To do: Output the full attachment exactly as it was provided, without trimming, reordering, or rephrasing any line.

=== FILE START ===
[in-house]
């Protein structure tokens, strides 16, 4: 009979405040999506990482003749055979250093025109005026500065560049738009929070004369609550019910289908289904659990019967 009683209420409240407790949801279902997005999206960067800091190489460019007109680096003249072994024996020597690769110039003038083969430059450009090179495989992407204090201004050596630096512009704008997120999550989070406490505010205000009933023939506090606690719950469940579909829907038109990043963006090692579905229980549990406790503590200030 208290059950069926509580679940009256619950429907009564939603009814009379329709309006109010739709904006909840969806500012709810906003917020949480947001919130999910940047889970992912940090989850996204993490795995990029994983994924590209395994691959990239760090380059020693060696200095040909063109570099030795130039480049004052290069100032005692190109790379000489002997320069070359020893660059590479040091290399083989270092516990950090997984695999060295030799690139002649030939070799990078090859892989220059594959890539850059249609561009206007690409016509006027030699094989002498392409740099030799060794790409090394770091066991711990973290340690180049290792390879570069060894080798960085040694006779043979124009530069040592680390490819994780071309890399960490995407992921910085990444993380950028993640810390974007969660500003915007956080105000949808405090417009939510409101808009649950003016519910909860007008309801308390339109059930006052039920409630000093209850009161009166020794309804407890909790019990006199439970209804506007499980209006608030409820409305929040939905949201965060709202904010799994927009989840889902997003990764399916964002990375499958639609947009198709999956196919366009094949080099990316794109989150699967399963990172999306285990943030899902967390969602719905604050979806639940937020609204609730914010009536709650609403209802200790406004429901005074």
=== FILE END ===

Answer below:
[in-house]
């Protein structure tokens, strides 16, 4: 009979405040999506990482003749055979250093025109005026500065560049738009929070004369609550019910289908289904659990019967 009683209420409240407790949801279902997005999206960067800091190489460019007109680096003249072994024996020597690769110039003038083969430059450009090179495989992407204090201004050596630096512009704008997120999550989070406490505010205000009933023939506090606690719950469940579909829907038109990043963006090692579905229980549990406790503590200030 208290059950069926509580679940009256619950429907009564939603009814009379329709309006109010739709904006909840969806500012709810906003917020949480947001919130999910940047889970992912940090989850996204993490795995990029994983994924590209395994691959990239760090380059020693060696200095040909063109570099030795130039480049004052290069100032005692190109790379000489002997320069070359020893660059590479040091290399083989270092516990950090997984695999060295030799690139002649030939070799990078090859892989220059594959890539850059249609561009206007690409016509006027030699094989002498392409740099030799060794790409090394770091066991711990973290340690180049290792390879570069060894080798960085040694006779043979124009530069040592680390490819994780071309890399960490995407992921910085990444993380950028993640810390974007969660500003915007956080105000949808405090417009939510409101808009649950003016519910909860007008309801308390339109059930006052039920409630000093209850009161009166020794309804407890909790019990006199439970209804506007499980209006608030409820409305929040939905949201965060709202904010799994927009989840889902997003990764399916964002990375499958639609947009198709999956196919366009094949080099990316794109989150699967399963990172999306285990943030899902967390969602719905604050979806639940937020609204609730914010009536709650609403209802200790406004429901005074």